John Peterson

Joel’s Army


1946: Franklin Hall wrote Atomic Power with God through Fasting and Prayer.

1947: Sharon Bretheran introduced to Hall’s book through a visit to William Branham’s Crusade in Vancouver.

1947: Sharon Bretheran instituted Hall’s approach of fasting and prayer among students. Revival breaks out.

1951 George Warnock, influenced by connections to Branham and Hall, wrote The Feast of Tabernackles, which spells out the “Manifest Sons of God concept.

1950s – 1980: Paul Cain, Bill Hamon and other evangelists involved with the Latter Rain revival movement maintain the apostles/prophets and Manifest Sons of God concepts, later becoming key figures in the Prophetic Movement and the New Apostolic Reformation.

1980: The Prophetic Movement officially began, according to Hamon. Conferences followed, expanding the movement’s reach.

c1990: C. Peter Wagner, professor at Fuller Seminary, observed the growth of “third wave” independent churches and named the phenomenon “postdenominational.”

c1990: Observing and supporting the concept of an end-times army of Manifested Sons of God, led by prophets and apostles, Wagner himself, his student John Wimber, or evangelist Rick Joyner coined the name “Joel’s Army.”

1994: The Toronto Airport revival broke out, originally following Vineyard teaching.

1994: Wagner changed the term “postdenominational” to “New Apostolic Reformation” (NAR).

1994 (and following): Prominent members of the NAR such as Wimber, Hamon, Cain, Joyner, Rick Warren, Mike Bickle, Lou Engle, and others developed both the apostles/prophets and the Joel’s Army concepts.

c1996: As the Joel’s Army name became a bit too well known, various adherents chose a bewilderingly long list of alternative names.

c 1996: Key followers began to organize training operations, including “boot camps” for children.

2008: Todd Bentley (with “Joel’s Army” dogtags tattooed on his chest) lead the Lakeland, Forida revival, using highly militant language, bringing the Joel’s Army concept wider public attention.

2014 -: Megachurches of the NAR have continued to emphasize the apostolic/prophetic position and grow rapidly. Rhetoric concerning end-times army and dominion over all Christians, along with the intent of that army to wipe out those Christians who resist, has raised concerns among more orthodox believers.


The concept of Joel’s Army, a force of immortal overcomers with Christ-like powers and a mandate to dominate the world and create the Kingdom of God on earth, is a direct extension of the Manifest Sons of God theology, frequently associated with The New Order of The Latter Rain. Manifest Sons of God is another name by which it is sometimes known. (Sanchez 2008:5)

The Manifest Sons of God concept arises from a particular reading of Romans 8:19. It suggests that the deeply committed and fully saved will remain on earth to create (by force if necessary) a kingdom of God to which Jesus may return. This is contrary to more orthodox Pentecostal views of the eschatological (end-times) scenario in which the truly saved will be plucked away in the rapture (before a period of tribulation). The Manifest Sons of God concept was not originally as militant and dominionist as the Joel’s Army rhetoric has made it. (Tabachnick 2011:1)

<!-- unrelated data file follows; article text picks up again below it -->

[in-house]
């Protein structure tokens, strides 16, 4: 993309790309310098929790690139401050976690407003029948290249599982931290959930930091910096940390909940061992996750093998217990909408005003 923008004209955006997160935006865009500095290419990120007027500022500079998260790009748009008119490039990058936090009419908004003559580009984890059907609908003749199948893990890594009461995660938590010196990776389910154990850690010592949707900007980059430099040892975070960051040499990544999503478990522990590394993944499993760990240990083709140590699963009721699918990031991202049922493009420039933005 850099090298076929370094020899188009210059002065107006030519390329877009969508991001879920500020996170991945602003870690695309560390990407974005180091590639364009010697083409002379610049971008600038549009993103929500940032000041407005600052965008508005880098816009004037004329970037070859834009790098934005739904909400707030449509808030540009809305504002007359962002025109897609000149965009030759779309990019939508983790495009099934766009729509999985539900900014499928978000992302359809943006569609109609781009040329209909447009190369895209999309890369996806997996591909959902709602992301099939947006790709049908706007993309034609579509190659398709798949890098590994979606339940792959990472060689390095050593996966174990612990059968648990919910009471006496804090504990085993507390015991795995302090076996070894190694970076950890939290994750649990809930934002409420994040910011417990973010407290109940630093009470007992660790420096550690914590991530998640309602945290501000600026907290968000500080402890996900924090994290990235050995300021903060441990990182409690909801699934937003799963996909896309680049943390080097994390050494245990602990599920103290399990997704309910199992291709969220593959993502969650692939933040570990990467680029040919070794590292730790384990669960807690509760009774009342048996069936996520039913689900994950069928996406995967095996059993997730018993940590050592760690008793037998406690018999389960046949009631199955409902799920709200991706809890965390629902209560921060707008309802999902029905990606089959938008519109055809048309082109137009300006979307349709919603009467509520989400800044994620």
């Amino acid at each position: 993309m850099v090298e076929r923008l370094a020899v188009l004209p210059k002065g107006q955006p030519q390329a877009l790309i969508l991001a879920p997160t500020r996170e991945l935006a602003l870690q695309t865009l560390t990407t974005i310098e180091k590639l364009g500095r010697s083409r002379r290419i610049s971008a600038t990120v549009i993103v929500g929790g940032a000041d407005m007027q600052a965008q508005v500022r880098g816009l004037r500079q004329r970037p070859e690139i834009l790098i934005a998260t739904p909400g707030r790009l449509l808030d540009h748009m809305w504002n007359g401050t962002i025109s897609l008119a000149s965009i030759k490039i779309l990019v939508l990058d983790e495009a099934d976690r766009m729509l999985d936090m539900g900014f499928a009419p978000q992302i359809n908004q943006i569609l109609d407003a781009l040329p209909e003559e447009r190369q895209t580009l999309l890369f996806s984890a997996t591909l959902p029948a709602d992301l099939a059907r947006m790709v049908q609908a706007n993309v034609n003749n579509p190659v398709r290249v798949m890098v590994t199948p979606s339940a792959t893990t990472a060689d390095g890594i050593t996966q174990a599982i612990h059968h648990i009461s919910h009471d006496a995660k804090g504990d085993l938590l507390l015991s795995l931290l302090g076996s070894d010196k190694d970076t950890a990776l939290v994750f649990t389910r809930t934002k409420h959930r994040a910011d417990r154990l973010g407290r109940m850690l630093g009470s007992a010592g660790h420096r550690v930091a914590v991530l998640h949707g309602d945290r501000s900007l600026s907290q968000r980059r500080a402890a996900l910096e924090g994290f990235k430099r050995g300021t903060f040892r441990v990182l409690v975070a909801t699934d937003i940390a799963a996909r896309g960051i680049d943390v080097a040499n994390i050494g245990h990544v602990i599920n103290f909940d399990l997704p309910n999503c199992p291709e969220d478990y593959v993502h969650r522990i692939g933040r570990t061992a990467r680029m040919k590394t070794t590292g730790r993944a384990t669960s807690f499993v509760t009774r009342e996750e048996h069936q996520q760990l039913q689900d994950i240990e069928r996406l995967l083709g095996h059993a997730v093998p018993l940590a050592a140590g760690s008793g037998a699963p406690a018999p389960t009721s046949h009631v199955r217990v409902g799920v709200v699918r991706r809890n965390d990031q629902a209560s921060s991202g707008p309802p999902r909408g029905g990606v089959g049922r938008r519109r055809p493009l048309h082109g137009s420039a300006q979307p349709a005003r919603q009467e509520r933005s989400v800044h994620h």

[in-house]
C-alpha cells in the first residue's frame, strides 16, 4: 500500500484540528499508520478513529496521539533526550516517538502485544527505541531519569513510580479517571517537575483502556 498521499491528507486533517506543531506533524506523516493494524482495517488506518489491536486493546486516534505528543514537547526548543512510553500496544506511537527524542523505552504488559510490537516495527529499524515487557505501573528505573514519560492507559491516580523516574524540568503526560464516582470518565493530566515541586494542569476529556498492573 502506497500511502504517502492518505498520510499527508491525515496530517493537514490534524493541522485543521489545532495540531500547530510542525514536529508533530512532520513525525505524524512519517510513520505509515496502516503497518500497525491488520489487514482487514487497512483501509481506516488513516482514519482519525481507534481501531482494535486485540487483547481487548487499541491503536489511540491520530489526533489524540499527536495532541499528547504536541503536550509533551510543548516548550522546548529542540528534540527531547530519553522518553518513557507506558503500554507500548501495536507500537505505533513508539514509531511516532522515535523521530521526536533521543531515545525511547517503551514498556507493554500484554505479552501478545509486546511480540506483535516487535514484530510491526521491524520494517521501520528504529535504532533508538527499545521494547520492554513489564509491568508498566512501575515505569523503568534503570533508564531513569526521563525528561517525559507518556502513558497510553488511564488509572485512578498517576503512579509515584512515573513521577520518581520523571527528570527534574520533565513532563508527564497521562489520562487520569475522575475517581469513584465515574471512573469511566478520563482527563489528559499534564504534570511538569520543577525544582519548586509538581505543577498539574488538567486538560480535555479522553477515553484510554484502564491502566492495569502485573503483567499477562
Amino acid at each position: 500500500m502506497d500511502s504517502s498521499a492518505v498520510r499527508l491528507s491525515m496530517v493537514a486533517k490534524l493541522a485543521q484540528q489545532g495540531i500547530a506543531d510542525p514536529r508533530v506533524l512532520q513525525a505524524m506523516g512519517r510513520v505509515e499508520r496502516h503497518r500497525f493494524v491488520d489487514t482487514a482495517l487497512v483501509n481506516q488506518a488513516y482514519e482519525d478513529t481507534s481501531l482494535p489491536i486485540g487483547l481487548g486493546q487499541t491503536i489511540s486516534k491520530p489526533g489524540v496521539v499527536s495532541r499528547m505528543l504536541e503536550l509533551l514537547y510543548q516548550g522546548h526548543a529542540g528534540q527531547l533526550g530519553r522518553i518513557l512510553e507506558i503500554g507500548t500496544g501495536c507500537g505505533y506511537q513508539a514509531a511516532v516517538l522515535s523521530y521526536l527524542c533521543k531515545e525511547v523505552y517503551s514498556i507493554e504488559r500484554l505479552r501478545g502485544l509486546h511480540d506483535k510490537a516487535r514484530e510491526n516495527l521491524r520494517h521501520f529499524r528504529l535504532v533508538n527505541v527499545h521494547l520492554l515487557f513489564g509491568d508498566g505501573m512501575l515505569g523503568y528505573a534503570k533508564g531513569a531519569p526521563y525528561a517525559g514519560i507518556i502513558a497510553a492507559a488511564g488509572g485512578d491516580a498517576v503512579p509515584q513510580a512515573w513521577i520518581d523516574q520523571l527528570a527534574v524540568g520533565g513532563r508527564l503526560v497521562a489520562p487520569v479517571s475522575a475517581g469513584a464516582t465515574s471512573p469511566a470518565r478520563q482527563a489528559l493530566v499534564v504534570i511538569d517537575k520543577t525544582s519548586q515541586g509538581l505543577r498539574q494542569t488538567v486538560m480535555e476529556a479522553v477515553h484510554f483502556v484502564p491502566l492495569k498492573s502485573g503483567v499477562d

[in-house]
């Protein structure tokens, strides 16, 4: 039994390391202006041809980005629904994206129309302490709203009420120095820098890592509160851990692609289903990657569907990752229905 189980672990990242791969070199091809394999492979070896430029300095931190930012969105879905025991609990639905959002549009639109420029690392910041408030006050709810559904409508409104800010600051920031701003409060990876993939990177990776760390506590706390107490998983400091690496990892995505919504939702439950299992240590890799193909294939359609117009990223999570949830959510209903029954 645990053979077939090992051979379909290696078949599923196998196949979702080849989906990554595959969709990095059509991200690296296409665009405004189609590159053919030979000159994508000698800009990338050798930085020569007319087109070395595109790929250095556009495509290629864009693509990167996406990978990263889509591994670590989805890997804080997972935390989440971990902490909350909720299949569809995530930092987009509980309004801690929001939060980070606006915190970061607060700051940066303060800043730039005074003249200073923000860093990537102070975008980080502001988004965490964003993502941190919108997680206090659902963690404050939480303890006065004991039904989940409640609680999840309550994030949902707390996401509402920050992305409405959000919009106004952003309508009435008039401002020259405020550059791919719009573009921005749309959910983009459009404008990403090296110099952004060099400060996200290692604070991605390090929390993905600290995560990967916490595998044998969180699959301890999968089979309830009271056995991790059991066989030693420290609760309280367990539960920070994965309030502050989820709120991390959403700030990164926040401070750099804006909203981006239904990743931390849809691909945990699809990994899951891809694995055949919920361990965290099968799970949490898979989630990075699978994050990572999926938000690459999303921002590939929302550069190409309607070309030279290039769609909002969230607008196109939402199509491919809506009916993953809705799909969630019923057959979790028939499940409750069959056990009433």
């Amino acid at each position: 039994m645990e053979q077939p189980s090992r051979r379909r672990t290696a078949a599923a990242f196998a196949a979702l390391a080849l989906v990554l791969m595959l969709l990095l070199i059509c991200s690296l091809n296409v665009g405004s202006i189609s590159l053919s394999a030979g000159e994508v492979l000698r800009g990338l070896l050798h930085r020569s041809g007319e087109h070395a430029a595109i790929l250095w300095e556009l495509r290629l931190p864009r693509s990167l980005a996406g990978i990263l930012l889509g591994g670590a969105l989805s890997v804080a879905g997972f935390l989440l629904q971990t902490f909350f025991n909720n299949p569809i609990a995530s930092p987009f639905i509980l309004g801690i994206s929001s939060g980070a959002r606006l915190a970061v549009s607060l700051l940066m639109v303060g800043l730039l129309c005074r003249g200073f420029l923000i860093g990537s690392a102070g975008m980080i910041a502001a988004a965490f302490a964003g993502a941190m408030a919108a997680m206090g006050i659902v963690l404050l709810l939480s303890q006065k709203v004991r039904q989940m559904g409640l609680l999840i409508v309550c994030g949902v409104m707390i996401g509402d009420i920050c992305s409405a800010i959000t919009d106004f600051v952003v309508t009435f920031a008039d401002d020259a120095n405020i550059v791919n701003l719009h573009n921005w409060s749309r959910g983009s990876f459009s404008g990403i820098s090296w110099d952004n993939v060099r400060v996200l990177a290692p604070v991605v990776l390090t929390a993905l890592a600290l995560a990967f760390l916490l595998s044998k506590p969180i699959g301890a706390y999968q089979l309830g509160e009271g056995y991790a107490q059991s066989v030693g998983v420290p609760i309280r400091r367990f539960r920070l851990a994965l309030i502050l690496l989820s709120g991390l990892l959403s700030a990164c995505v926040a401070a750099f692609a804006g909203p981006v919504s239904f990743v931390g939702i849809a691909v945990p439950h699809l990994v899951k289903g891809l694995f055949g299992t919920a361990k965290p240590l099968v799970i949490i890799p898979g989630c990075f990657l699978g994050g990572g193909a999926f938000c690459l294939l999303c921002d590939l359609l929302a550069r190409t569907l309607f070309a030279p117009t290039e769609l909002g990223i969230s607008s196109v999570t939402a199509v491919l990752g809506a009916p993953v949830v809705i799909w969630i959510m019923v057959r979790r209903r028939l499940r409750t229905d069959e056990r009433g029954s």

While the idea was not new, Franklin Hall in his 1946 book, Atomic Power with God Through Fasting and Prayer, predicted that intense and lengthy fasting and prayer could lead believers to become Manifest Sons of God, able to perform miracles in supportof Christianity. This book became very influential in healing revival circles, particularly among those in William Branham’s organization (Branham himself seems to have embraced this position but somewhat later). (Hall 1946; Liichow 2011; Branham n.d.)

In 1947, several leaders of the Sharon Orphanage and Bible School in North Battleford, Saskatchewan, in Canada, visited a Branham meeting in Vancouver. Here, they were blessed by Branham and introduced to Hall’s book (Warnock 1951). These leaders, including George Hawtin, Percy Hunt, and Herrick Holt, returned to Sharon and introduced to the Bible school students what they had learned, especially the ideas of long fasts and intense prayer. Soon one of the students reported a vision and revival broke out, first among the students and then more widely. (Warnock 1951)

The expanding revival was soon known as The New Order of The Latter Rain. Some, but not all, of those involved also accepted as Hall’s concept of the Manifest Sons of God and the eschatology this implied. The Latter Rain movement also embraced the five-fold ministry concept, suggesting that God restored to the contemporary church the leadership of apostles and prophets, as well as those of teachers, preachers, and evangelists (Riss 1987:53-79).